a measure of how hot or cold something is; a measure of the average kinetic energy of the particles of a substance.
absorbs solar radiation that heats the water.
the degree of saltiness of a salt solution, especially applied to ocean water. On average, the salinity of the world's oceans is 35 ppt.
the mass of an object divided by its volume; the colder the water, the higher its density. Maximum density would be 4°C. The saltier the water, the more dense it is.
Temperature and salinity
influence the density of seawater.
96.5% water, 55.0% chloride, 30.6% sodium, 7.7% sulfate, 3.7% magnesium, 1.2% calcium, 1.1% potassium, and 0.7% other ions (strontium, bromide, carbon).
measures electrical conductivity, which is related to salinity.
determines depth, usually by barometric pressure.
sample water at different depths.
a hydrothermal vent at the crest of an oceanic ridge; volcanic activity undersea.
water evaporating from the sea surface.
the alkalinity of seawater causes chemicals such as carbonates, phosphates, and manganese to precipitate.
Calcium carbonates are incorporated into the shells of microscopic marine plants and animals.
In water, a distinctive temperature transition zone that separates an upper layer that is mixed by wind (the epilimnion) and a colder, deep layer that is not mixed (the hypolimnion)
layer of water that shows rapid increase in salinity. 100-200 meters deep
Depth zone within which seawater density changes.
Movement of ocean water caused by density difference brought about by variations in temperature and salinity. As ocean water freezes at the poles it concentrates salt, and the colder, denser water sinks.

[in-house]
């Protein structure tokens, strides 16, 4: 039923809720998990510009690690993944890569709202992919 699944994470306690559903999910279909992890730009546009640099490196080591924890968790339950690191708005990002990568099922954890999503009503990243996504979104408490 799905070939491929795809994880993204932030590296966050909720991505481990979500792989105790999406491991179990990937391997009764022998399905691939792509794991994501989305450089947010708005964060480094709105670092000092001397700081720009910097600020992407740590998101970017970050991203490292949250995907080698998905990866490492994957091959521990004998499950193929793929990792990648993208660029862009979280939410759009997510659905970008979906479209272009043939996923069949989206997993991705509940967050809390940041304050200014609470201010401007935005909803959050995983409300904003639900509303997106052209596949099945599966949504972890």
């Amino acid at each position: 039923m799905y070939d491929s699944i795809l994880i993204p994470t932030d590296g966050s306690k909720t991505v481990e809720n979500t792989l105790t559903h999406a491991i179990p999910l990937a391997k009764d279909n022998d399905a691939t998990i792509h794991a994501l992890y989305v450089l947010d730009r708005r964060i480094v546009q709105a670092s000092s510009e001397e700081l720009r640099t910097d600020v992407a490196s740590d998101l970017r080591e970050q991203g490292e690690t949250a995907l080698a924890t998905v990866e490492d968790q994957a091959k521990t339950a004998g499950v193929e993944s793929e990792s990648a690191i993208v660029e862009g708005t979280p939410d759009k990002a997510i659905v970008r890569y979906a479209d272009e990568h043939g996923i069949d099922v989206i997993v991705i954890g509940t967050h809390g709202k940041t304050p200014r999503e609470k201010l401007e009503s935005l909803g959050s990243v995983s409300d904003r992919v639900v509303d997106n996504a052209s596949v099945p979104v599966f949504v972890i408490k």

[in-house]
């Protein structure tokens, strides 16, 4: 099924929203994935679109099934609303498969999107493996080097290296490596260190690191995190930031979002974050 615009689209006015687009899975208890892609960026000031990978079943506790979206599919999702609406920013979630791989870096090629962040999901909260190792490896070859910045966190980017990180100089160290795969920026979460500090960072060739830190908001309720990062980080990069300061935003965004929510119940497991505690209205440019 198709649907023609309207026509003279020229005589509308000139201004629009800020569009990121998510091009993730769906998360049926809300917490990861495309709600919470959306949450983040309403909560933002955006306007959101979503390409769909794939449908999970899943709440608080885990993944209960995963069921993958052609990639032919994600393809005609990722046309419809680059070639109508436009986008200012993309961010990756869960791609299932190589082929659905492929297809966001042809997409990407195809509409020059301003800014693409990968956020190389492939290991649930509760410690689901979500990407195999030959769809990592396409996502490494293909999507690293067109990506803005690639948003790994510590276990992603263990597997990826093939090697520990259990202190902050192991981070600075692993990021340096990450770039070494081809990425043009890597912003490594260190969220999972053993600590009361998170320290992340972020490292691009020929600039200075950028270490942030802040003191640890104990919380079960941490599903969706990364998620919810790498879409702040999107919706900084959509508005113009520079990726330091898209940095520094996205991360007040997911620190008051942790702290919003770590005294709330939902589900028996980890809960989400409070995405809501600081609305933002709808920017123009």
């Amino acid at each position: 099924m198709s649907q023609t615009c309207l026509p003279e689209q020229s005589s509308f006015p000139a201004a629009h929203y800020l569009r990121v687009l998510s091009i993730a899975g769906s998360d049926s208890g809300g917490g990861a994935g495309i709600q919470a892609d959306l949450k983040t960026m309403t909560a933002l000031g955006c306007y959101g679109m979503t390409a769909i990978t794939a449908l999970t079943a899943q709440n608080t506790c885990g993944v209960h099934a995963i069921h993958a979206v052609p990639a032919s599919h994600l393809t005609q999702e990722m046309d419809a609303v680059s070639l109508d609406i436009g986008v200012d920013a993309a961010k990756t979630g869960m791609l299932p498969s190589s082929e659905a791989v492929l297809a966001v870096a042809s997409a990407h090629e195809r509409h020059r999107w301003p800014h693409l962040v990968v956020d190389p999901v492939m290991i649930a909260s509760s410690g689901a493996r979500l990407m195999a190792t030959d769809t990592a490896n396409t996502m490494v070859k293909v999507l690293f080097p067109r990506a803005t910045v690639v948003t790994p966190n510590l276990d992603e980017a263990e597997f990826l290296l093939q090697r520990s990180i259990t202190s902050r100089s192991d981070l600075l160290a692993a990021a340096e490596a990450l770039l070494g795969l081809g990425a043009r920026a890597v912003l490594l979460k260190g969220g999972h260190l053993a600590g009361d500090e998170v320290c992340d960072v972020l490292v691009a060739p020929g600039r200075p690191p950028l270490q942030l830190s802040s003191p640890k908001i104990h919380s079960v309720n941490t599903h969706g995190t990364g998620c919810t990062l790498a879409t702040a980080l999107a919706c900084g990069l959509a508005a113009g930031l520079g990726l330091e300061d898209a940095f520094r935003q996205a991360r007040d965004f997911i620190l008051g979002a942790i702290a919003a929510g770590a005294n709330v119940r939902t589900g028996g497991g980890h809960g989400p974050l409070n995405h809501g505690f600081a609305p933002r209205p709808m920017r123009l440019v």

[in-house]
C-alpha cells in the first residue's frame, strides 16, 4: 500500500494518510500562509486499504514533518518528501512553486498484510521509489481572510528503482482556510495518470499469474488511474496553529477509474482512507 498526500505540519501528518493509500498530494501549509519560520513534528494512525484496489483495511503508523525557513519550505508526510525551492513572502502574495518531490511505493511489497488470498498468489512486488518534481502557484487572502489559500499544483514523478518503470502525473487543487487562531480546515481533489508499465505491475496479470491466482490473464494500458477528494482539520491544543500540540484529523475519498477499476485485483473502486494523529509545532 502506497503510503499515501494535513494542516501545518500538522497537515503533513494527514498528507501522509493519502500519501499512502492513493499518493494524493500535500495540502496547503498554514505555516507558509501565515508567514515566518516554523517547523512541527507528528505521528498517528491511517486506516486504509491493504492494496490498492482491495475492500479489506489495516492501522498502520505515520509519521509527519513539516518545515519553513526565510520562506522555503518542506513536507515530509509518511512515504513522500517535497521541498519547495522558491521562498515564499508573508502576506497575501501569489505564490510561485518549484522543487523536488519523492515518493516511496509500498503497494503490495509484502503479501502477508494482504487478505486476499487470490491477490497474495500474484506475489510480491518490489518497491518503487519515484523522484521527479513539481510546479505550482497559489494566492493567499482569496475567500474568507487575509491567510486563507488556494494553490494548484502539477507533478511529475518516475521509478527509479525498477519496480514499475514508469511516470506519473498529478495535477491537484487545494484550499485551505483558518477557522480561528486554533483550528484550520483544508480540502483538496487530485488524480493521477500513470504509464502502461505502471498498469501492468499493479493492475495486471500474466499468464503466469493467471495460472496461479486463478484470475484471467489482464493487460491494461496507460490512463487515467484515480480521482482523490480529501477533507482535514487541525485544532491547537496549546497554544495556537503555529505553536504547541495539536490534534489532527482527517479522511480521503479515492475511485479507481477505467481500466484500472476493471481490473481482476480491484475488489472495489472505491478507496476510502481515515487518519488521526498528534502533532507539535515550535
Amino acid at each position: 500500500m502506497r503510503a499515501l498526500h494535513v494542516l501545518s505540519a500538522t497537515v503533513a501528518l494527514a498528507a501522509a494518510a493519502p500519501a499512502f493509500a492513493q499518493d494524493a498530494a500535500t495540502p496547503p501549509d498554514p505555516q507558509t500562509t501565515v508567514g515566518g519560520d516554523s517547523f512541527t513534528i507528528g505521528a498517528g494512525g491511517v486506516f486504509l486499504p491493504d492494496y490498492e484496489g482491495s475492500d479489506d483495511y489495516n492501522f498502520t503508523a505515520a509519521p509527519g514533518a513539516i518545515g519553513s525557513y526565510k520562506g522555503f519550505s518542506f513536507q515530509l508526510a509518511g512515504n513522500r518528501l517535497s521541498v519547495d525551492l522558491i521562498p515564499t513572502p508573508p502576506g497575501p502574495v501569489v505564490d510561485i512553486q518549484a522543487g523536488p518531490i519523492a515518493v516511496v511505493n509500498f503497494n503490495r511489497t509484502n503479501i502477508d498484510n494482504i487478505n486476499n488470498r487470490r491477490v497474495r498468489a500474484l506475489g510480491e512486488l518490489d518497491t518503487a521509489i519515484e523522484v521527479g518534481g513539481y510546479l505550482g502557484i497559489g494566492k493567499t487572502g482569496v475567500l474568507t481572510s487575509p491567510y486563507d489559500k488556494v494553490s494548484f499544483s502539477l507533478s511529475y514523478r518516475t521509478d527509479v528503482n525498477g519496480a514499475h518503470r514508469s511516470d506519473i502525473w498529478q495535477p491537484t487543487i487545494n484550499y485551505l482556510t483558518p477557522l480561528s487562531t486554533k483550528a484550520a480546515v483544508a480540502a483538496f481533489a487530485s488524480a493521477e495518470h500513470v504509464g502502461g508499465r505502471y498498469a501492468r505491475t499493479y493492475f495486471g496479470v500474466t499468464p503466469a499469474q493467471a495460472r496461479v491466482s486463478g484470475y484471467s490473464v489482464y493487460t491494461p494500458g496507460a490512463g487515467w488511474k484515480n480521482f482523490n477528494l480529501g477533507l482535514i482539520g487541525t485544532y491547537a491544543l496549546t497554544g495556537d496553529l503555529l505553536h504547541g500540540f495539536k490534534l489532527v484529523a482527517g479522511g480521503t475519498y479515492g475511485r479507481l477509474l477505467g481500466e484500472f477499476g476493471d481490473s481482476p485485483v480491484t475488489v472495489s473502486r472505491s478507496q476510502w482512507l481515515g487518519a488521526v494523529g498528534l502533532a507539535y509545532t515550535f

(0v150 m): well-mixed waters where velocity increases mainly due to increased pressure (pressure is affected by density)
(150v1,000 m): waters where sound velocity decreases due to decreasing temperatures
(below 1,000 m): waters where sound velocity increases due to increased pressure and relatively constant temperature
Because seawater absorbs light, light can only penetrate to a depth of about 200 m. However, not all wavelengths penetrate equally. Red light gets absorbed first, followed by orange and ultraviolet, and then yellow. After about 50 m, the only colors remaining are blue and blue-green. The result is that the color of an object you would see underwater would depend upon the depth.
Below 200 m, the ocean is black because no light from the surface reaches these depths.
the ocean bottom
tiny, free-floating organisms that occur in aquatic environments
the aggregate of actively swimming animals in a body of water ranging from microscopic organisms to whales
microscopic one-celled plants that grow in marine and fresh water; they secrete walls of silica in a variety of forms that accumulate in sediments.
not using oxygen; when applied to organisms, cells, or tissues, it means they do not use oxygen as part of the process of obtaining energy from glucose.